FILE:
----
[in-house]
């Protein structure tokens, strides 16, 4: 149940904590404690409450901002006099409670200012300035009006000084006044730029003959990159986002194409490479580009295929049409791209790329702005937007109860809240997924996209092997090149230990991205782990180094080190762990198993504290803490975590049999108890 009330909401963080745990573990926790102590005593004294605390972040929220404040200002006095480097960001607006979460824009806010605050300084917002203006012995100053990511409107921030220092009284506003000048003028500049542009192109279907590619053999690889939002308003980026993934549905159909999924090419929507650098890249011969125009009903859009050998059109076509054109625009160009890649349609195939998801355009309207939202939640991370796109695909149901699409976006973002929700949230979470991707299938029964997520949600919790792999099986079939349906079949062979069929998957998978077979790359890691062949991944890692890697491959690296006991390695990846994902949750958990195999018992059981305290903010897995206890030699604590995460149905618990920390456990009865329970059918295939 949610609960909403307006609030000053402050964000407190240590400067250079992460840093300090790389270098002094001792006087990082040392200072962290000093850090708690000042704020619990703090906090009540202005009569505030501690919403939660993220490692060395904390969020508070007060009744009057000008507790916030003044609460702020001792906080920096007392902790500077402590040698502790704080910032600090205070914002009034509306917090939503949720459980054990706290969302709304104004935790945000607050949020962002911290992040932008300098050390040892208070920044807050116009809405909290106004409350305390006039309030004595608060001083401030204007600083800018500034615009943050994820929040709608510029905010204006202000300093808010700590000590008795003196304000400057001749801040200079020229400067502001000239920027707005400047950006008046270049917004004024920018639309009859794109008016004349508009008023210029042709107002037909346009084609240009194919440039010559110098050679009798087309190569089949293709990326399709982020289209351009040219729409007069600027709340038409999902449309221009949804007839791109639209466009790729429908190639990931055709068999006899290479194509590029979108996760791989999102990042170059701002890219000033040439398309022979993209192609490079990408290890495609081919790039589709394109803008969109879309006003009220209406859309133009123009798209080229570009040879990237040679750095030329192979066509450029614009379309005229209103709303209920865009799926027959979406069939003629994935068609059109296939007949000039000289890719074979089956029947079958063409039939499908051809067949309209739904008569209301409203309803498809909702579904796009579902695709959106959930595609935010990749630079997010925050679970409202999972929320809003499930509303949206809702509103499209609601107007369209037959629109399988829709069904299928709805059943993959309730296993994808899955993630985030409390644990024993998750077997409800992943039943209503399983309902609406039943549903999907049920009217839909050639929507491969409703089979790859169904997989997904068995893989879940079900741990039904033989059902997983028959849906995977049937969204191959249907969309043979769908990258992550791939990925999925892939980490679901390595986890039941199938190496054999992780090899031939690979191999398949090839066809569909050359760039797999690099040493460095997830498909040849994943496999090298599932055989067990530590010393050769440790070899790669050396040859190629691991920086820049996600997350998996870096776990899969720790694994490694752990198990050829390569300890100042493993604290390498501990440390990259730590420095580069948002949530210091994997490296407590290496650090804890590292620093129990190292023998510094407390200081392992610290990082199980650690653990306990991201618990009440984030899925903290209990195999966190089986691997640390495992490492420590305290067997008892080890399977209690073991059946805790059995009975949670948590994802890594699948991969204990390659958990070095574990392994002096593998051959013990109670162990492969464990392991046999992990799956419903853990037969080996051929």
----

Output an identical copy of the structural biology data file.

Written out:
[in-house]
């Protein structure tokens, strides 16, 4: 149940904590404690409450901002006099409670200012300035009006000084006044730029003959990159986002194409490479580009295929049409791209790329702005937007109860809240997924996209092997090149230990991205782990180094080190762990198993504290803490975590049999108890 009330909401963080745990573990926790102590005593004294605390972040929220404040200002006095480097960001607006979460824009806010605050300084917002203006012995100053990511409107921030220092009284506003000048003028500049542009192109279907590619053999690889939002308003980026993934549905159909999924090419929507650098890249011969125009009903859009050998059109076509054109625009160009890649349609195939998801355009309207939202939640991370796109695909149901699409976006973002929700949230979470991707299938029964997520949600919790792999099986079939349906079949062979069929998957998978077979790359890691062949991944890692890697491959690296006991390695990846994902949750958990195999018992059981305290903010897995206890030699604590995460149905618990920390456990009865329970059918295939 949610609960909403307006609030000053402050964000407190240590400067250079992460840093300090790389270098002094001792006087990082040392200072962290000093850090708690000042704020619990703090906090009540202005009569505030501690919403939660993220490692060395904390969020508070007060009744009057000008507790916030003044609460702020001792906080920096007392902790500077402590040698502790704080910032600090205070914002009034509306917090939503949720459980054990706290969302709304104004935790945000607050949020962002911290992040932008300098050390040892208070920044807050116009809405909290106004409350305390006039309030004595608060001083401030204007600083800018500034615009943050994820929040709608510029905010204006202000300093808010700590000590008795003196304000400057001749801040200079020229400067502001000239920027707005400047950006008046270049917004004024920018639309009859794109008016004349508009008023210029042709107002037909346009084609240009194919440039010559110098050679009798087309190569089949293709990326399709982020289209351009040219729409007069600027709340038409999902449309221009949804007839791109639209466009790729429908190639990931055709068999006899290479194509590029979108996760791989999102990042170059701002890219000033040439398309022979993209192609490079990408290890495609081919790039589709394109803008969109879309006003009220209406859309133009123009798209080229570009040879990237040679750095030329192979066509450029614009379309005229209103709303209920865009799926027959979406069939003629994935068609059109296939007949000039000289890719074979089956029947079958063409039939499908051809067949309209739904008569209301409203309803498809909702579904796009579902695709959106959930595609935010990749630079997010925050679970409202999972929320809003499930509303949206809702509103499209609601107007369209037959629109399988829709069904299928709805059943993959309730296993994808899955993630985030409390644990024993998750077997409800992943039943209503399983309902609406039943549903999907049920009217839909050639929507491969409703089979790859169904997989997904068995893989879940079900741990039904033989059902997983028959849906995977049937969204191959249907969309043979769908990258992550791939990925999925892939980490679901390595986890039941199938190496054999992780090899031939690979191999398949090839066809569909050359760039797999690099040493460095997830498909040849994943496999090298599932055989067990530590010393050769440790070899790669050396040859190629691991920086820049996600997350998996870096776990899969720790694994490694752990198990050829390569300890100042493993604290390498501990440390990259730590420095580069948002949530210091994997490296407590290496650090804890590292620093129990190292023998510094407390200081392992610290990082199980650690653990306990991201618990009440984030899925903290209990195999966190089986691997640390495992490492420590305290067997008892080890399977209690073991059946805790059995009975949670948590994802890594699948991969204990390659958990070095574990392994002096593998051959013990109670162990492969464990392991046999992990799956419903853990037969080996051929």